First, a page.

Energy crisis: Homes face 3-hour winter power cuts

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Power chiefs trying to avoid the first planned cuts in decades will ask consumers to “save money and back Britain” by using washing machines or charging electric vehicles only outside the hours of highest demand.

The National Grid Electricity System Operator (ESO) might make distributors cut off households and firms in January if there is not enough gas to run power stations.

Prime Minister Liz Truss vowed “we will get through the winter” while speaking at a summit on energy security in Prague.

A Grid spokesman said: “In the unlikely event of gas shortages, it would mean that some customers could be without power for pre-defined periods during a day – generally this is assumed to be for three-hour blocks.”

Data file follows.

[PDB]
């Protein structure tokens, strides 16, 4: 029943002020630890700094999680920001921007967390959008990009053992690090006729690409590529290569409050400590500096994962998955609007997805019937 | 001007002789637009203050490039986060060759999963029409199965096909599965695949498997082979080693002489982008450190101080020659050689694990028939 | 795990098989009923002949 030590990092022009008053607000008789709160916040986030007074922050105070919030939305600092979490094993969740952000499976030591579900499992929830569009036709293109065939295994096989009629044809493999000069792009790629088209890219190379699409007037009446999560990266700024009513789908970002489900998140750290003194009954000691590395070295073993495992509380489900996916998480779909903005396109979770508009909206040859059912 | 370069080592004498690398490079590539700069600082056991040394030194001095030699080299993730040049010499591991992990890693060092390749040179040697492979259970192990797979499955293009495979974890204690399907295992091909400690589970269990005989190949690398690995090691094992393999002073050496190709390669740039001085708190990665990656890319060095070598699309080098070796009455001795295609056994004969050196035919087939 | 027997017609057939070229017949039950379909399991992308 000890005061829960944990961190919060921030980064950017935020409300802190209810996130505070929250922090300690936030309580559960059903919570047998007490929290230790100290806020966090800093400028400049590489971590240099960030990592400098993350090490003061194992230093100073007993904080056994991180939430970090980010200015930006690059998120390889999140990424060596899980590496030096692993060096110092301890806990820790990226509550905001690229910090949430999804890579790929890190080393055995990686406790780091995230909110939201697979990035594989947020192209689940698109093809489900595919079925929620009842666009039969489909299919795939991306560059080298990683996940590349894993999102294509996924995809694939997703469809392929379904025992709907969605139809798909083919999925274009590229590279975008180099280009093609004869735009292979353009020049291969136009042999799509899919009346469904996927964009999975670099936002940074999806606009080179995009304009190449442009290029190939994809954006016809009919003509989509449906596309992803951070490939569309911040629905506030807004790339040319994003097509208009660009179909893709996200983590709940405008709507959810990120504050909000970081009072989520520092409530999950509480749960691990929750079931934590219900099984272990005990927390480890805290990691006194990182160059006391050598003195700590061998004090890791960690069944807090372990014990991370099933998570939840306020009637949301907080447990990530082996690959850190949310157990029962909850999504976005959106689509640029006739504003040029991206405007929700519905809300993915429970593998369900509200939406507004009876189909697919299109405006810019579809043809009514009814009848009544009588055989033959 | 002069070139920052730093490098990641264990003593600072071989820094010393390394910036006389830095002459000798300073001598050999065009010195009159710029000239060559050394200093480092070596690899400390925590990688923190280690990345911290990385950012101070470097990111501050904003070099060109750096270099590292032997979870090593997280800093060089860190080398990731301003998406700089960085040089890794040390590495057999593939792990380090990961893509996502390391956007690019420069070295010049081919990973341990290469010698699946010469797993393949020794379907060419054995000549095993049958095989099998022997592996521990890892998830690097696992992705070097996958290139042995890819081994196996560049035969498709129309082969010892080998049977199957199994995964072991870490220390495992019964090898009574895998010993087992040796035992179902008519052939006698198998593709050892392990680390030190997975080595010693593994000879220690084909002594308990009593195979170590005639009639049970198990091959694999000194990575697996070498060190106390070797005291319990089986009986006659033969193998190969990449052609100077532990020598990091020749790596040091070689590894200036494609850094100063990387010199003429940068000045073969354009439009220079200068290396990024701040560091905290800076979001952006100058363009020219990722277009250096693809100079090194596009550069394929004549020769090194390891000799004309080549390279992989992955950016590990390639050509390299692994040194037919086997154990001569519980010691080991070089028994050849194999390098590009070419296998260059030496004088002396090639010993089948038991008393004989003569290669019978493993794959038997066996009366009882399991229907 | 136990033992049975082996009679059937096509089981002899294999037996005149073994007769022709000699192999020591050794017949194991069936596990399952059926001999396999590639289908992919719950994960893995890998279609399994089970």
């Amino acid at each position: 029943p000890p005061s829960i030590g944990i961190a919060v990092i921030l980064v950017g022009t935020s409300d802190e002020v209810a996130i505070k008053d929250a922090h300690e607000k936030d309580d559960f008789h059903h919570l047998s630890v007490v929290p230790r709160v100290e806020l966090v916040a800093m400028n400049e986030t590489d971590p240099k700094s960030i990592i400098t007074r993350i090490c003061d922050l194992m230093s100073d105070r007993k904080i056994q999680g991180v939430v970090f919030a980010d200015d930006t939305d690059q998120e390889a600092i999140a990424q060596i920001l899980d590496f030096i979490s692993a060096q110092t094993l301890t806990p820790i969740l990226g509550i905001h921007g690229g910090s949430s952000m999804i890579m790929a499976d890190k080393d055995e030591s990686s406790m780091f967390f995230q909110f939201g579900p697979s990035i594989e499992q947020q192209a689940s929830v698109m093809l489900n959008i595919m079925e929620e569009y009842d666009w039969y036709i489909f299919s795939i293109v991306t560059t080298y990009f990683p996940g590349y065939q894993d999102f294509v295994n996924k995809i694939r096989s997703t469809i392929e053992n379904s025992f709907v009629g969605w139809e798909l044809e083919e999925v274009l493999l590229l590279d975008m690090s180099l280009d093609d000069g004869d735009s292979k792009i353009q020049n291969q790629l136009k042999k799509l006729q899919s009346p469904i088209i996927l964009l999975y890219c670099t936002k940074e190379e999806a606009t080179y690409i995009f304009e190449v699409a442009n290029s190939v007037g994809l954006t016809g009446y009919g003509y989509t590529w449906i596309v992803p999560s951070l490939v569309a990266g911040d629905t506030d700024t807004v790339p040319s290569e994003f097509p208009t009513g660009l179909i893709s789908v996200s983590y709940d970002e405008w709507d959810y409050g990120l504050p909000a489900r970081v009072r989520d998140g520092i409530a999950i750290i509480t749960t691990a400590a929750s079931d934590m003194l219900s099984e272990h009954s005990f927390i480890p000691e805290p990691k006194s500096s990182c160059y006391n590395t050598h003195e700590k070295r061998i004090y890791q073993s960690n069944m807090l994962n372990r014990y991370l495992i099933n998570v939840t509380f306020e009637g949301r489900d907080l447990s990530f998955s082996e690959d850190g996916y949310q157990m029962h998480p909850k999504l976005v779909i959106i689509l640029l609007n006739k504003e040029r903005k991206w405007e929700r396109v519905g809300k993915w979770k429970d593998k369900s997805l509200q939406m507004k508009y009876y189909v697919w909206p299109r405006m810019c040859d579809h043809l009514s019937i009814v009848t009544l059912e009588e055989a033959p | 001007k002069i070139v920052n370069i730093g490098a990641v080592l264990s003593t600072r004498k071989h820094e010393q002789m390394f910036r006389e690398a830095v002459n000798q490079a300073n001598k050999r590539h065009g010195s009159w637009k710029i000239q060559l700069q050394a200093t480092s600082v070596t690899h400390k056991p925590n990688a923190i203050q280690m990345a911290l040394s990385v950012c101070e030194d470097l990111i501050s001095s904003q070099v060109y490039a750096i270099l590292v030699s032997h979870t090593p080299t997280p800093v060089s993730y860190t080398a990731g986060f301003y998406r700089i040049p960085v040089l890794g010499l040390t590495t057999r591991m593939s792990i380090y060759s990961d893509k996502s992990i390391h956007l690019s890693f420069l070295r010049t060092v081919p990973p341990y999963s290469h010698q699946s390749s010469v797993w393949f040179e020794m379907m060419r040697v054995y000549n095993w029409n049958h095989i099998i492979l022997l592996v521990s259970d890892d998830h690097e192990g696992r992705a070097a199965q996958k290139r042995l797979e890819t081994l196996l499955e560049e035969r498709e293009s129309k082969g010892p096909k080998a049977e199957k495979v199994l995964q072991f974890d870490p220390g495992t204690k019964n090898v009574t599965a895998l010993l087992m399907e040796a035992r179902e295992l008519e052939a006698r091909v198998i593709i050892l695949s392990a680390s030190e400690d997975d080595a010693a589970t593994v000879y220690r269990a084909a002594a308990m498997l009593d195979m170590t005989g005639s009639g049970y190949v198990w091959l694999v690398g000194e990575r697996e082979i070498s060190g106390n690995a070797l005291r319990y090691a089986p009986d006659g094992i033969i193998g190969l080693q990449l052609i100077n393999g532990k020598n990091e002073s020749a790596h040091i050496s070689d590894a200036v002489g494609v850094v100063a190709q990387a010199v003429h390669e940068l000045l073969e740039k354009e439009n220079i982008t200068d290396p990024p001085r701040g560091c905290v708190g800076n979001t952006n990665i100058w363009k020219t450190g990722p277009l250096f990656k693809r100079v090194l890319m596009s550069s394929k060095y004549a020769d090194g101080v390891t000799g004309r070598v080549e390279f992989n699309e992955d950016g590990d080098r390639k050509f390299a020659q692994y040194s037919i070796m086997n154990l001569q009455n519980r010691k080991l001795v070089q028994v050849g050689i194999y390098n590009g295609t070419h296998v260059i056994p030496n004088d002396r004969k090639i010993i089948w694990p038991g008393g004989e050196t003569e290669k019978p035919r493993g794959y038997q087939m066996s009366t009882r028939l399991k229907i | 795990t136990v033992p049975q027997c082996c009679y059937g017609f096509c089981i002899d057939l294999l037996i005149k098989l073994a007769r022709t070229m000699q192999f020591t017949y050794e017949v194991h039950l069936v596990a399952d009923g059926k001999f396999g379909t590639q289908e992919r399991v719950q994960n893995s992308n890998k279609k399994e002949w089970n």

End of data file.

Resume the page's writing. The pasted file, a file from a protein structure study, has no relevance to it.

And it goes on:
The total of homes cut off would depend on how many stations were forced to shut down – consumers will get a day’s warning.

Planned power cuts in the 1970s were a response to miners’ strikes and the oil crisis. 

Dennis Reed, director of over-60s campaign group Silver Voices, said blackouts threatened older people’s lives: “Senior citizens will be very worried about the possibility of blackouts this winter unless vulnerable households are protected.”

“Many older people have complex medical equipment and safety alarm systems which depend on power supplies. Also, older people’s health can deteriorate rapidly in very cold conditions and hypothermia is always a risk in winter.”

“Older lives could be put at risk unless any power cuts are targeted. We call on the Government to ensure that National Grid puts people before businesses and has comprehensive safeguarding plans in place for vulnerable households, including all over-70s.”

Gas generated 40 percent of the UK’s electricity last year but Russia’s invasion of Ukraine has threatened supplies and sent prices soaring.